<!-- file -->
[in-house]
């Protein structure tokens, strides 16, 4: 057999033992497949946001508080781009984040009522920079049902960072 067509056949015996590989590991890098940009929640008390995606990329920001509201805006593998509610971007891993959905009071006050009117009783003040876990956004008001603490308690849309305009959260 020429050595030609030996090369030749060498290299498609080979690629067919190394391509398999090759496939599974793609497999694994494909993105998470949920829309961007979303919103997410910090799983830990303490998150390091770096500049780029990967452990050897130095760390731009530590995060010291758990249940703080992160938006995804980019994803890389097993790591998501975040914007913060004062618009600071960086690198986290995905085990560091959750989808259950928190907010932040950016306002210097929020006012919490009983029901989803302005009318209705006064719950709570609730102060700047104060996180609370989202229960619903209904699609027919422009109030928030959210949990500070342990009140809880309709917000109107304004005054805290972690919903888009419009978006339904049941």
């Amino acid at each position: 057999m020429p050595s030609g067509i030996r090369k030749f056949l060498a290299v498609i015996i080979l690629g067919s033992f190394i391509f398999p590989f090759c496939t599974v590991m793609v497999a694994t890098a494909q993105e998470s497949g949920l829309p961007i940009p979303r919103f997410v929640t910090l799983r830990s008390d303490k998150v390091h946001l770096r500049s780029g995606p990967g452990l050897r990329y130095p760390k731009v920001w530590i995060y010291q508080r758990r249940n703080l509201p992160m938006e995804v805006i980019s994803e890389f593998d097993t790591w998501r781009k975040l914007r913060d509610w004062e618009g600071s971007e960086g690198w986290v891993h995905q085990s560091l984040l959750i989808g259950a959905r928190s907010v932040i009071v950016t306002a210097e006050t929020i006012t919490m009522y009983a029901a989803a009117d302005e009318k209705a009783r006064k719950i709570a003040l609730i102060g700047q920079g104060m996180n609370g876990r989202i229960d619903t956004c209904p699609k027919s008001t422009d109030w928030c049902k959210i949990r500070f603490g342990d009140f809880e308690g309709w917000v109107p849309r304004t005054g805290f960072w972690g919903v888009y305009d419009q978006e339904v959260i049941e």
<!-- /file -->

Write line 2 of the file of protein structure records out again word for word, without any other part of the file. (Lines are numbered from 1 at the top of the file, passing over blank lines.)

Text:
């Protein structure tokens, strides 16, 4: 057999033992497949946001508080781009984040009522920079049902960072 067509056949015996590989590991890098940009929640008390995606990329920001509201805006593998509610971007891993959905009071006050009117009783003040876990956004008001603490308690849309305009959260 020429050595030609030996090369030749060498290299498609080979690629067919190394391509398999090759496939599974793609497999694994494909993105998470949920829309961007979303919103997410910090799983830990303490998150390091770096500049780029990967452990050897130095760390731009530590995060010291758990249940703080992160938006995804980019994803890389097993790591998501975040914007913060004062618009600071960086690198986290995905085990560091959750989808259950928190907010932040950016306002210097929020006012919490009983029901989803302005009318209705006064719950709570609730102060700047104060996180609370989202229960619903209904699609027919422009109030928030959210949990500070342990009140809880309709917000109107304004005054805290972690919903888009419009978006339904049941």